For more information about the filing, read the official release from the Florida Office of Insurance Regulation.
Last June, Gov. Rick Scott signed a bill into law that explains how patients can receive medical marijuana under Florida’s related amendment from 2016. Amendment 2, Florida’s “medical marijuana law” passed with 71% of the vote and took effect January 3, 2017. The amendment required lawmakers to come up with a description of how patients can qualify and receive medical marijuana by July 3, 2017. As an employer or employee in Florida, here’s what the new marijuana laws mean for you.
Employers still have the right to a Drug-Free Workplace
While court challenges may arise, employers are generally safe since the law doesn’t require accommodation for medical marijuana users.The medical marijuana amendment to Florida’s law still preserves employers’ rights to enforce drug-free workplace policies. Despite patients being able to legally qualify and receive medical marijuana, if their employer enforces a drug-free environment, the patient won’t be able to work. The amendment does not limit an employer’s ability to “establish, continue, or enforce a drug-free policy.” It does not make it mandatory for employers to accommodate patients receiving medical marijuana or working under the influence of marijuana. The section also states that it does not “create a cause of action against an employer for discrimination or wrongful discharge.” Since the passing of the amendment in Florida, employers have worried about what it could mean for drug use in the workplace. Until courts rule otherwise, companies must not tolerate testing positive for marijuana under the drug-free workplace.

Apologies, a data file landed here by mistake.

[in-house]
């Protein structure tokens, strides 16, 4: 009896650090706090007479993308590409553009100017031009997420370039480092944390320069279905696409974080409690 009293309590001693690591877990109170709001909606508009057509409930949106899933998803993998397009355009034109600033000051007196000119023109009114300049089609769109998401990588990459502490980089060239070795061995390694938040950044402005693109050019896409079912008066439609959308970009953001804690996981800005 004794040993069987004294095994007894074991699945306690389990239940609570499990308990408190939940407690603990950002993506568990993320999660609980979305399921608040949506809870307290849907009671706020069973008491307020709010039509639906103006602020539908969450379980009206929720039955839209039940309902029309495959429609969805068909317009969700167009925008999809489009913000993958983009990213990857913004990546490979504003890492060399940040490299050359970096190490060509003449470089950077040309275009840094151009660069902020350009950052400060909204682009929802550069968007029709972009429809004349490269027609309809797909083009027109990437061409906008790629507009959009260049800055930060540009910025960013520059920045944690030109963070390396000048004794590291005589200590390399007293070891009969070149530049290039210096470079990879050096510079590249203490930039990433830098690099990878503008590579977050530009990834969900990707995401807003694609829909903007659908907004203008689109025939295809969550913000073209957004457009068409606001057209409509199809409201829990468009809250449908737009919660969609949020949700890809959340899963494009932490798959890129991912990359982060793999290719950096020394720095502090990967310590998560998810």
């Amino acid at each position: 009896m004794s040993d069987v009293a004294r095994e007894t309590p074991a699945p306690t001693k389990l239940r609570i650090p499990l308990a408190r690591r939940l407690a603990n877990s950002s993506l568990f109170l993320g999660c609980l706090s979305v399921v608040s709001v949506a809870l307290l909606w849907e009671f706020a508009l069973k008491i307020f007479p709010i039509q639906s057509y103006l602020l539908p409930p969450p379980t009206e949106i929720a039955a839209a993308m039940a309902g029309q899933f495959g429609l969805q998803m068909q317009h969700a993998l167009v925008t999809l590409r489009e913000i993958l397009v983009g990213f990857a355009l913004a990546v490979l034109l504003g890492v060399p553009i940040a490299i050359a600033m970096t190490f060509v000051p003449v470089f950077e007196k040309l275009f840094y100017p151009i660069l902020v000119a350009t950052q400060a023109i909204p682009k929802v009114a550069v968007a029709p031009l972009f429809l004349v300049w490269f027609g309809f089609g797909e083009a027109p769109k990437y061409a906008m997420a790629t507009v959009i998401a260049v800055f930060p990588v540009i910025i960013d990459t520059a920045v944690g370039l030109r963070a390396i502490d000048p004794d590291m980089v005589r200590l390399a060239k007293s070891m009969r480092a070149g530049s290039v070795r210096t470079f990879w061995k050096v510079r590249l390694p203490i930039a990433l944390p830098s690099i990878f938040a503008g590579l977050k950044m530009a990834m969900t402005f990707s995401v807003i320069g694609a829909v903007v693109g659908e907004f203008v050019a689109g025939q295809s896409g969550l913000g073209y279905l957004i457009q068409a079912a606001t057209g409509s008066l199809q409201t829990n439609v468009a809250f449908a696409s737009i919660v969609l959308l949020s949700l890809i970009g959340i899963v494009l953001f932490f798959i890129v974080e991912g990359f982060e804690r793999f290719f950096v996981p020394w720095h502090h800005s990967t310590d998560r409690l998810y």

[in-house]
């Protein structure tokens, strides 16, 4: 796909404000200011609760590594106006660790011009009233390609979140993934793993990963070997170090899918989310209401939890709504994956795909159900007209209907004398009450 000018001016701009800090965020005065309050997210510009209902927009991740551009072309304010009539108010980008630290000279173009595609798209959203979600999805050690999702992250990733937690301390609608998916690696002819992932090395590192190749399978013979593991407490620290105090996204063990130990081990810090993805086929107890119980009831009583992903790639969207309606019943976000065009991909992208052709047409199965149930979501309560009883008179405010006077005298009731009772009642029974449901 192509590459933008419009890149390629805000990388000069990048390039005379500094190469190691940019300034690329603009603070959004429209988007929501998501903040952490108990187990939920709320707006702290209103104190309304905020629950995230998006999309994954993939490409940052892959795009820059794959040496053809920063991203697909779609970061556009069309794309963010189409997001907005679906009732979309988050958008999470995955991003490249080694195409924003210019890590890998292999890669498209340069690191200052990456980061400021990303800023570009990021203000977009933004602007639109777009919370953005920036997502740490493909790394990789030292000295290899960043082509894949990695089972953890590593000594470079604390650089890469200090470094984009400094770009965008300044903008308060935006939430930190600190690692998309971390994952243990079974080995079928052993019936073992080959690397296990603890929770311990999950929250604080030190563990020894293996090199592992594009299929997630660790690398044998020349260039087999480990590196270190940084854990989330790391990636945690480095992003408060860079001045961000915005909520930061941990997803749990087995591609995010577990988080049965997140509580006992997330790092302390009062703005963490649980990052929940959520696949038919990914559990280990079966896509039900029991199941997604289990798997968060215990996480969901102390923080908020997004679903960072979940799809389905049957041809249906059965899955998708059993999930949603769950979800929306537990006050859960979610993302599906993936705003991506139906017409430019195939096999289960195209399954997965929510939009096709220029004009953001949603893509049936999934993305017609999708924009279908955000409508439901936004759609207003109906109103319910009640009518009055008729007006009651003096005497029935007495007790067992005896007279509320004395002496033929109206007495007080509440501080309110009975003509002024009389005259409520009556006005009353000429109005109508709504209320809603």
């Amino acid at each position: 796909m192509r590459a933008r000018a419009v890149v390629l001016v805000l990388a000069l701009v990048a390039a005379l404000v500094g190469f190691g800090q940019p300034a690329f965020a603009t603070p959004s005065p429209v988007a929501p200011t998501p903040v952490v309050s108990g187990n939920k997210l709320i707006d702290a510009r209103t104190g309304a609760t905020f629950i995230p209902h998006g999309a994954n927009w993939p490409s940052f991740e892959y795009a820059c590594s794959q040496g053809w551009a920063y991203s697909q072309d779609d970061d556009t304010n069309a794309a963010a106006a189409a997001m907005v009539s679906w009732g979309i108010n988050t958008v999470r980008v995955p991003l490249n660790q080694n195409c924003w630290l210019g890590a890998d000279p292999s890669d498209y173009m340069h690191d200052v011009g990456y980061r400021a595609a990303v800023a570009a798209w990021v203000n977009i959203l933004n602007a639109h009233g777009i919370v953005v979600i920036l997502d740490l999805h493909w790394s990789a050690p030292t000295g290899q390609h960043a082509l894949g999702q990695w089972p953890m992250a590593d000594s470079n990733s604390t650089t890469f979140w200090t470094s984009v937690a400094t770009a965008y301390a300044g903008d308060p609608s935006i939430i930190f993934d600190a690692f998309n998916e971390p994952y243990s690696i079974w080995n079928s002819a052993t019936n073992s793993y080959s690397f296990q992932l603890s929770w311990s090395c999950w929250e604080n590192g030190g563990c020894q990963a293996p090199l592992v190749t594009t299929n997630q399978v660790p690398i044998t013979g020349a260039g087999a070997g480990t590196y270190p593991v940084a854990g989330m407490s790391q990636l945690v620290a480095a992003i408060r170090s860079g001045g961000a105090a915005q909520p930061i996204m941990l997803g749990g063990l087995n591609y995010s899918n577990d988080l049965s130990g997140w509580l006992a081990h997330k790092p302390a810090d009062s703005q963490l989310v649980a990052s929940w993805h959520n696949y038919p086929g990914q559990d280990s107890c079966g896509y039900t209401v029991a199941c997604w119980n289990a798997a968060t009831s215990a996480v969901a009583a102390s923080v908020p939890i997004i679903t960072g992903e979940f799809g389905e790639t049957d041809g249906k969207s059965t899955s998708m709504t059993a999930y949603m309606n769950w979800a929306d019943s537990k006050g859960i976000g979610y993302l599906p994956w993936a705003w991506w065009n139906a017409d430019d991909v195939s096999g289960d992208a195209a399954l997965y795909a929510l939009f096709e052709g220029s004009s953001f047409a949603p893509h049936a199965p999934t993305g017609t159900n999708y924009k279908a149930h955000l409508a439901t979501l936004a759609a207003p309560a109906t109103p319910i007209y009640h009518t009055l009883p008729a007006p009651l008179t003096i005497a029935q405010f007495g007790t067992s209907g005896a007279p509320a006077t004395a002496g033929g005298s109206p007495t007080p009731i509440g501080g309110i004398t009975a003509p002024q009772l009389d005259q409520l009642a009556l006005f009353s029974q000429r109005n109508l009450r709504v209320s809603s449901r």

Medical marijuana and employee drug testing
According to the new medical marijuana law, patients must have a “qualifying condition” to receive medical marijuana. Conditions include cancer, Crohn’s disease, epilepsy, HIV/AIDS, Parkinson’s disease, post-traumatic stress disorder, seizures, and terminal illness. Since the passing of the new law, employers and employees have wondered what it might mean for drug use in the workplace. The answer? Not much, thanks to the section not granting employees the right to use marijuana at work if an employer has a policy against it. If an employee qualifies for legal marijuana use, he or she must still obey an employer’s rules for using drugs at work or having marijuana in the system. If an employer wishes to maintain or implement drug testing rules prior to hiring an employee, he or she has this right.
Under current statutory and case law, an employee that does not pass the drug test, even if they have a prescription for medical marijuana use, does not have a case for discrimination against the employer because the Statute that governs the Florida Drug Free workplace still prohibits use of any drugs scheduled as Class One by the Federal government.. Of course this will be eventually be played out in courts and the possibility remains that the courts could at some time rule in favor of employees – especially as the opioid epidemic worsens and more and more states are looking to medical marijuana as a better alternative to chronic pain relief. Until that time, the statute is clear that marijuana use, medical or otherwise, is not permitted under the Florida Drug Free Workplace rules.
Florida’s Office of Insurance Regulation has approved a statewide average rate decrease of 9.5% and premium decrease of 9.8%. This applies to both new and renewal workers’ compensation insurance policies effective in Florida as of January 1, 2018.
- Click here for a comprehensive list of the new rates by classification.
- Click here to read the official release from the Office of Insurance Regulation.
- Click here to read the final order on the rate filing.